Lawyer says ‘let them immigrate’

Every year temporary foreign workers from around the world come to Alberta under the Temporary foreign worker program to make up for labour shortages and to find work opportunities.

In 2007, Phil Johnny was trying to do just that.

Johnny came to Canada from St. Lucia, a small Caribbean Island, as a semi-skilled worker. This means that, with a work permit, he could work a job that required a secondary education as long as it provided on-the-job training.

“Back home, yes, there are some good jobs,” Johnny says. “There are just so few of them.”

He was offered a job in Calgary with a wholesale foods company as a material handler. This job gave him work experience in a new country, but Johnny says that he was misled and mistreated there.

“We were being lied to on a daily basis, and being threatened on a daily basis,” he says.
He stayed in the job for less than a year.

“Before we came to Canada we were told our flag would be flying outside of work,” he says. “We would get a pay raise within three to six months of working.”

Johnny says he was never given that raise.

Johnny says he was given a place to live with six other people, but believes he was paid less than Mexican and Canadian workers who were employed in the same job. Housing was provided in the home of the boss’ brother and other workers.

Johnny says he requested to live somewhere else but the company did nothing.

Johnny says that his boss’ brother said he was “going to make their lives a living hell at home and at work.”

After obtaining another work permit, and dealing with being underpaid, Johnny has since married a Canadian woman, started a family and is still living and working in Calgary.

Problems with the temporary foreign worker program

Yessy Byl specializes in labour law and is now an advocate with the Alberta Federation of Labour. She has provided legal services to temporary foreign workers. According to Byl there are a lot of problems with the temporary foreign worker program, and she says it should be scrapped.

“It’s a slave-owner mentality,” she says. “It’s quite appalling.

Infographic by Connor Bell; Source material from hrsdc.gc.ca“It’s created this huge illegal workforce and so many social problems,” Byl adds. She notes that the Chinese workers in the 1800s at least came as permanent residents.
She has seen people who have paid a lot of money to come to Canada only to find the job did not materialize or they were paid less than promised.

“We need immigrants, we need skilled workers,” Byl says. “Let them immigrate.”

She’s heard of employers having temporary foreign workers come to their homes to shovel their driveways and mow their lawns without pay. If the workers complain they get fired.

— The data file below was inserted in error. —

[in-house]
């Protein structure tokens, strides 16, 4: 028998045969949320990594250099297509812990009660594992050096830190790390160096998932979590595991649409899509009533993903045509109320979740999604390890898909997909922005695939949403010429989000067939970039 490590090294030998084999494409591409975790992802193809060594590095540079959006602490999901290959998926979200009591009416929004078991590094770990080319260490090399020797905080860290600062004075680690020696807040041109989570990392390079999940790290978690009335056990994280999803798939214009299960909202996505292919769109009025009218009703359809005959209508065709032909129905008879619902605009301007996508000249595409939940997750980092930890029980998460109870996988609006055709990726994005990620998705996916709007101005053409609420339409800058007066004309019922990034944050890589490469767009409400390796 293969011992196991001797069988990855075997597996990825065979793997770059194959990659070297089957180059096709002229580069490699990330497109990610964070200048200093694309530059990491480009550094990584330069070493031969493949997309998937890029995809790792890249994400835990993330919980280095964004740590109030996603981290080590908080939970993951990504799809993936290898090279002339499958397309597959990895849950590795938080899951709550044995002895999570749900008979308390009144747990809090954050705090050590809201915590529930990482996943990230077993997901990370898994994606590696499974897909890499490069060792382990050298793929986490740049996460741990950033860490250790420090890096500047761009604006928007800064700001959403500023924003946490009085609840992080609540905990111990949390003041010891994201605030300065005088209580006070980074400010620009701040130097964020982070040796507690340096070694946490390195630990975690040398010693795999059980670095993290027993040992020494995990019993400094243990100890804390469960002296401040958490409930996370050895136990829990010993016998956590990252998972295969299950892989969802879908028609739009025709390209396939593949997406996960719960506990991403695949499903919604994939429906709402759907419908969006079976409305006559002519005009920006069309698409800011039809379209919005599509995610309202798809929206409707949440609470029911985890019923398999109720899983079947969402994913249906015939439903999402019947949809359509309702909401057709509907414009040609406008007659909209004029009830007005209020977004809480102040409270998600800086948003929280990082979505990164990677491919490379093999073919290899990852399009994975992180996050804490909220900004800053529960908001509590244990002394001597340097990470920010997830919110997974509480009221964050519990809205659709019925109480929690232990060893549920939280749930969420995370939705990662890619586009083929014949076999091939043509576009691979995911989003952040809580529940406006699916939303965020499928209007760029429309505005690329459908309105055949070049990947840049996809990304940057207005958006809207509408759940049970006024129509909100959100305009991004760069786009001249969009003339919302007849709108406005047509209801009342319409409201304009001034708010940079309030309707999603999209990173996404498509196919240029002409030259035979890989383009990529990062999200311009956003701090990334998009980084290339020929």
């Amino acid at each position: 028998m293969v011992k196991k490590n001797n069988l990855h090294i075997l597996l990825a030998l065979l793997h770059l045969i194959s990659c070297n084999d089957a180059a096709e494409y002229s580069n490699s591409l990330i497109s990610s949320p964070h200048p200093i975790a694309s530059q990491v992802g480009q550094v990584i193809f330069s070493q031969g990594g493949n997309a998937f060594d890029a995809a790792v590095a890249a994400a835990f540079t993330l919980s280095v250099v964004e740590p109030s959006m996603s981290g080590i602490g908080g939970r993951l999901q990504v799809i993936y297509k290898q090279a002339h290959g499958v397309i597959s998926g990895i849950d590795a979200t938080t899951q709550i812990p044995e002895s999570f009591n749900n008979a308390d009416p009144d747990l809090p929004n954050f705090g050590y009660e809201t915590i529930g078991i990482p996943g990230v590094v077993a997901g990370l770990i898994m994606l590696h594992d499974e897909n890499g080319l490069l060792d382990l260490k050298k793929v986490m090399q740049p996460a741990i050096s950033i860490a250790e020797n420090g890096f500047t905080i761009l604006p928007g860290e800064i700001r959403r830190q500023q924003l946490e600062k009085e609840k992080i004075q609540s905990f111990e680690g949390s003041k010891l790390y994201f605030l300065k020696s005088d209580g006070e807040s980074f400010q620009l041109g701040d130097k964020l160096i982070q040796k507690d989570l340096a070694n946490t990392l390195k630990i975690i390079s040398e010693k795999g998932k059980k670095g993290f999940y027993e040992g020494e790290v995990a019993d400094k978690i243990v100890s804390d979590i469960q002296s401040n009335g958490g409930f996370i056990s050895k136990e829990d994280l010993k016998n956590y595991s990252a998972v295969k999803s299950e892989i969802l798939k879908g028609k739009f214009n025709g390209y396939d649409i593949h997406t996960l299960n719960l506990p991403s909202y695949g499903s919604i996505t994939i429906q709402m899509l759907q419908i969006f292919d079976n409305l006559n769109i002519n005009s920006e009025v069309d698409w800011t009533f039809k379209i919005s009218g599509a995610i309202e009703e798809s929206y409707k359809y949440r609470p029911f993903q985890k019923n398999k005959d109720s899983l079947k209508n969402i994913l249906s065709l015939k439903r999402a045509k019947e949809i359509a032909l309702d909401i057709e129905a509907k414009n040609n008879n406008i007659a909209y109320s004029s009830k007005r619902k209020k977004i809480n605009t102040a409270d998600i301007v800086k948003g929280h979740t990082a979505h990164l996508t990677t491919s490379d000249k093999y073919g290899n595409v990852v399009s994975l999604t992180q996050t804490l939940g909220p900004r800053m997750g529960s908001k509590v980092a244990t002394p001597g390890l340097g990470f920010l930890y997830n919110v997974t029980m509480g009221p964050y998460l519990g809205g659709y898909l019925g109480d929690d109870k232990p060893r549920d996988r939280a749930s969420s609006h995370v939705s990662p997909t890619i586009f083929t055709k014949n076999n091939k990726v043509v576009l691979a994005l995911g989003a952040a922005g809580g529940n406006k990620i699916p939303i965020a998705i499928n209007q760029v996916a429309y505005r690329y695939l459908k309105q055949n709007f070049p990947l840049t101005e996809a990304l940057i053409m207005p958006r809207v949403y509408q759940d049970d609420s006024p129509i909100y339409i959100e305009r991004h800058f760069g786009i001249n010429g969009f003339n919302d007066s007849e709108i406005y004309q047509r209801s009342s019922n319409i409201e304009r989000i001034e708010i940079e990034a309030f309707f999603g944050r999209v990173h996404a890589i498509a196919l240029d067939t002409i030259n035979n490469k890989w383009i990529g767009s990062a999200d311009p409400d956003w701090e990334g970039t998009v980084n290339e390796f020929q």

But not all temporary foreign workers have such a negative experience.

Benefits of the program

Sheldon Sonny, hired by Arcticor Structures as a temporary foreign worker in 2007, also came from St. Lucia for the travel experience and money.

In 2009 he married a Canadian and now has his permanent residency. He no longer needs a work permit and can work anywhere.

Sonny says that he knew what he was getting into and was given information about the money he was going to make before he arrived in Canada.

“I don’t feel like they took advantage, I knew they were looking for cheap labour,” he says.

Zoe Cooper is a spokesperson with Alberta Human Services. She explains in an email that the government has employment standards in place for all workers.

“Because employment standards inspections are based on claims, the inspection statistics are skewed to reflect worksites that may be more prone to have possible non-compliance.”

Zoe Cooper is a spokesperson with Alberta Human Services. She explains in an email that the government has employment standards in place for all workers.

“Because employment standards inspections are based on claims, the inspection statistics are skewed to reflect worksites that may be more prone to have possible non-compliance.”

“The vast majority of employees in Alberta experience absolutely no problems when it comes to being paid properly.”

The government of Alberta Human Services department offers anyone the ability to review employers to see if they have unsatisfied judgments on unpaid employee earnings.

Johnny says he has advice for new temporary foreign workers: “be aware of untrustworthy employers and research your rights as employees.”

Online information, temporary foreign worker advising offices and helplines, as well as an Employment Standards Contact Centre are all available on the Human Services.
Temporary foreign workers can also file complaints to the ministry of Human Services Employment Standards Complaint Form and for union workers through the Alberta Labour Relations Board.

sgalley@cjournal.ca